Don’t Let Money Cloud Your Judgment
A Q&A with Kevin Delaney and Biz Stone on The Fast Pace of Tech: Doing Good, Driving Change
I grew up on welfare, and I was working since I was eight. I learned how to do this trick, which is good for everybody. You completely separate money from what you’re trying to figure out because money clouds your judgment completely. So you have to just think, “Money is a tool for things. Let’s just pretend that I have all the money in the world, what would I want to do?” Then everything becomes crystal clear.
I do it with a lot of people who I’m trying to help. And they’re really dismayed, and they’re like, “I don’t know what to do with my life.”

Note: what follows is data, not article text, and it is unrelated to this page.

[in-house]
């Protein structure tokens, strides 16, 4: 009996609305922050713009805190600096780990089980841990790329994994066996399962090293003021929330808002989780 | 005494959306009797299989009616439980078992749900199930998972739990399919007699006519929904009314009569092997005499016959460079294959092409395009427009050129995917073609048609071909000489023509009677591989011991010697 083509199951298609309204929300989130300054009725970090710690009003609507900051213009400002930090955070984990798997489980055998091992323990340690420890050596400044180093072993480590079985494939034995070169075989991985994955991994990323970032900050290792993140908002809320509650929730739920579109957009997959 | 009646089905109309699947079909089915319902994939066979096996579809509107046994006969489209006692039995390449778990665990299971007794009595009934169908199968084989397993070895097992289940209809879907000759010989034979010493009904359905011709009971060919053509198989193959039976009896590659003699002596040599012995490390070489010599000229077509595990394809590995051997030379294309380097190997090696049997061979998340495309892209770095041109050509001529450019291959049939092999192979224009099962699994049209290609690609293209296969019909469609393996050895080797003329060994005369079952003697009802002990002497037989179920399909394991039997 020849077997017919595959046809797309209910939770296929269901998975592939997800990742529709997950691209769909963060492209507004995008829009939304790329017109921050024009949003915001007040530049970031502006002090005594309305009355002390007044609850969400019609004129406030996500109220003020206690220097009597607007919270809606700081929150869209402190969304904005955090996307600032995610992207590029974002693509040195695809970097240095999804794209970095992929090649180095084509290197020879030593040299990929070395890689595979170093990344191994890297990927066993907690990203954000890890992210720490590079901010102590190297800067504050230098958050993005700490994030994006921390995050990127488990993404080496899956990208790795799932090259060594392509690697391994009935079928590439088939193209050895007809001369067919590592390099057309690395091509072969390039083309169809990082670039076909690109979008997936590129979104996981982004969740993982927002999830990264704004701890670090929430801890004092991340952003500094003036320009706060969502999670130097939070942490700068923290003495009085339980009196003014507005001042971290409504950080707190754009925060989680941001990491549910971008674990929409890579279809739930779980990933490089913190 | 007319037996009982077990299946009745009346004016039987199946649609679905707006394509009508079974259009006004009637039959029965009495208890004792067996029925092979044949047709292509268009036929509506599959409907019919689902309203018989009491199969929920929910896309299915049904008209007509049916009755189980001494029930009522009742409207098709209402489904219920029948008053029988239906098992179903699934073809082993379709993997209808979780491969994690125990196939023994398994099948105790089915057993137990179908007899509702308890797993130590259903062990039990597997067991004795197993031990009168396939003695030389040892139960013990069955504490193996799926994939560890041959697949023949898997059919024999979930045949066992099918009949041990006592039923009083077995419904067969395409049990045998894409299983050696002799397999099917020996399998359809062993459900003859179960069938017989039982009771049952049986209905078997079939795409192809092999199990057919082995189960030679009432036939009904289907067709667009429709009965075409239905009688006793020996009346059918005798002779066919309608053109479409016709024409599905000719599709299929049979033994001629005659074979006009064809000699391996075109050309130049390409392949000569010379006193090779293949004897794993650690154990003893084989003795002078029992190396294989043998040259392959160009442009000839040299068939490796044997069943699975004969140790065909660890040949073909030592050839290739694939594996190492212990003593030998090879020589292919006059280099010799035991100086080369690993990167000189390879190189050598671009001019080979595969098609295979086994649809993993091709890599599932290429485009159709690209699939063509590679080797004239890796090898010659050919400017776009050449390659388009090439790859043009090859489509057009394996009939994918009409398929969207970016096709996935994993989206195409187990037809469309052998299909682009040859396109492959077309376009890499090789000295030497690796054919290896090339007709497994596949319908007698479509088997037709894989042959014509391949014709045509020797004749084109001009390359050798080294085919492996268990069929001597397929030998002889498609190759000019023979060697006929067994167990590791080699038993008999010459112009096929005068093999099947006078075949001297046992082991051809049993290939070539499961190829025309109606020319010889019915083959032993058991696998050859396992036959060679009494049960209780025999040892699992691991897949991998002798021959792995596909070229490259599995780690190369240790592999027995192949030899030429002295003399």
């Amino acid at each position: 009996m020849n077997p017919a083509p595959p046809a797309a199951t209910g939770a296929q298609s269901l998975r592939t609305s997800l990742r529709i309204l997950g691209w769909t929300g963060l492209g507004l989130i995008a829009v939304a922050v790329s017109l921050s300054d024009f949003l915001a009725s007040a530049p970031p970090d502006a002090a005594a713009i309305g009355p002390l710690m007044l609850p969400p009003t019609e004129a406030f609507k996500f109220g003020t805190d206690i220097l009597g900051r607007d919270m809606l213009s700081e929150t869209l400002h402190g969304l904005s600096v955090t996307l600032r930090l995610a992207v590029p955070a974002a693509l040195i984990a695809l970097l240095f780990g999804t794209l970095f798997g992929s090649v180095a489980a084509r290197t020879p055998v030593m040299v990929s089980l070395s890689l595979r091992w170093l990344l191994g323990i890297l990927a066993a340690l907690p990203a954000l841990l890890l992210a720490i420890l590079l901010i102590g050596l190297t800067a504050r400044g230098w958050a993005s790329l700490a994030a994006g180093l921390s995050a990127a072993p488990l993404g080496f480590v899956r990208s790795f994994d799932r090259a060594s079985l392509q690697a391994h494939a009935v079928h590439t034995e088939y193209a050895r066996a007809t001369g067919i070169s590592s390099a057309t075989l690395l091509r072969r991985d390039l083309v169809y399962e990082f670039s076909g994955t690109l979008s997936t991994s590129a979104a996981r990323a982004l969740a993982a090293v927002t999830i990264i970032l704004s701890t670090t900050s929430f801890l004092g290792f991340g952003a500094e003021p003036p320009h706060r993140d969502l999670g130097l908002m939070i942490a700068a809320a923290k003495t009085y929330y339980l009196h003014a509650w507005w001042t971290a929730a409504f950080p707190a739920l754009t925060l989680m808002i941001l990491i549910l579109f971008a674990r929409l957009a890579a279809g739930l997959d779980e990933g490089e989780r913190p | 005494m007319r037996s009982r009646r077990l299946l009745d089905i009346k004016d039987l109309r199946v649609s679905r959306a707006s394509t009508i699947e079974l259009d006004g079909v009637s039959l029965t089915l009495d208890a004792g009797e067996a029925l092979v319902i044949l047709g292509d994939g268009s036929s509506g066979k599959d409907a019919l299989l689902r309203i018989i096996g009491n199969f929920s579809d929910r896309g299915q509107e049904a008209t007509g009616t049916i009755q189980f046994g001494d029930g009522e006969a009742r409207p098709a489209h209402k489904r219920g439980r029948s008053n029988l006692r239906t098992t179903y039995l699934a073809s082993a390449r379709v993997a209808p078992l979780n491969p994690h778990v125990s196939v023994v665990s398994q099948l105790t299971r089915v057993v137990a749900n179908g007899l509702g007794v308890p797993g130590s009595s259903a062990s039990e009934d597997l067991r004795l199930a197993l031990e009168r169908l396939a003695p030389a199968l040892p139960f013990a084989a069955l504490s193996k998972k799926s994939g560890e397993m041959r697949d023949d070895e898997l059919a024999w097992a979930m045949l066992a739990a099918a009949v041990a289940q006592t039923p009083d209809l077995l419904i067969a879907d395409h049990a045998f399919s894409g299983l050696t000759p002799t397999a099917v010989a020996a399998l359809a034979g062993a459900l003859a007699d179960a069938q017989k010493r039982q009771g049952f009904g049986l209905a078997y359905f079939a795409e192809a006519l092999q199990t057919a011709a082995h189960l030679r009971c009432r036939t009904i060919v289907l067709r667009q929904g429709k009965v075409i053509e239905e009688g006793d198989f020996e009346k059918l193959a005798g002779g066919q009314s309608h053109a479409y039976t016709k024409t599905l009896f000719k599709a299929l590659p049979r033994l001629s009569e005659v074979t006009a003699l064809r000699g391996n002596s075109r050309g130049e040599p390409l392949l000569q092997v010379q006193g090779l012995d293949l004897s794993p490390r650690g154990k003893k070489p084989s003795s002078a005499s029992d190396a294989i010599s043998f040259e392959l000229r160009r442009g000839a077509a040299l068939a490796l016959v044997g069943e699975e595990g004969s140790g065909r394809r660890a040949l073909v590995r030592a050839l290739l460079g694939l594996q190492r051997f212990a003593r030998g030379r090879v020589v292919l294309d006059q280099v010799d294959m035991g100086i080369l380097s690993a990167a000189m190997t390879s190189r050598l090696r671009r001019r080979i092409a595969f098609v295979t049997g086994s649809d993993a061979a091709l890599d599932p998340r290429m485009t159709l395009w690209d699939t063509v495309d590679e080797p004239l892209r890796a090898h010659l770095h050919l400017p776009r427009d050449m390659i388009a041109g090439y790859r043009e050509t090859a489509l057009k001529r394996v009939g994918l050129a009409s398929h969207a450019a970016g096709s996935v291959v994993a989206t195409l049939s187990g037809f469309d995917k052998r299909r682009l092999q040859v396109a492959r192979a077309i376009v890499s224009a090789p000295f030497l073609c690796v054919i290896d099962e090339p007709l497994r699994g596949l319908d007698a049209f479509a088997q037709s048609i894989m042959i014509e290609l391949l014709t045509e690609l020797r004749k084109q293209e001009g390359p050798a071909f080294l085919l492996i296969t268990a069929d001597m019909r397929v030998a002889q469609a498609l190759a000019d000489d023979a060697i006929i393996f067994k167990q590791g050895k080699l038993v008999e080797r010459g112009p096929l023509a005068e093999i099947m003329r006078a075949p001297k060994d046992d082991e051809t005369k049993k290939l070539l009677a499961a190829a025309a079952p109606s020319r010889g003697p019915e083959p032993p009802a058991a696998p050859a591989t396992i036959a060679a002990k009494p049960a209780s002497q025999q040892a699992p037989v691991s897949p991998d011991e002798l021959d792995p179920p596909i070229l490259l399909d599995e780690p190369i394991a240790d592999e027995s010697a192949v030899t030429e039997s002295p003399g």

I say, “What do you really want to do?”
They’re like, “I can’t afford what I really want to do,” so I ask them to pretend they have money, say, $100,000,000.
They say, “Well, I would move back to Massachusetts and be next to my kids.”
I’d say, “Find a way to do that. You don’t have to have $100,000,000 to do that. You can get an apartment.”
That’s how I made that decision. I came out here for Evan, [thinking] my future self will figure out how to get me out of debt, and I always trusted my future self as some kind of smarter, better guy. I love that guy — he totally helped me out…
Oh yeah, people thought just because I got a job at Google I was automatically loaded. But they weren’t paying very much money. They were a startup. They were on their way to being good. But it was close to $70,000, and I was $70,000 in debt, and my wife was volunteer working, so we moved out there, and I worked at Google. But we didn’t have any furniture for a year and a half; we slept on the floor. I couldn’t make my car payments. Everyone just assumed, “Oh, everyone at Google’s loaded.”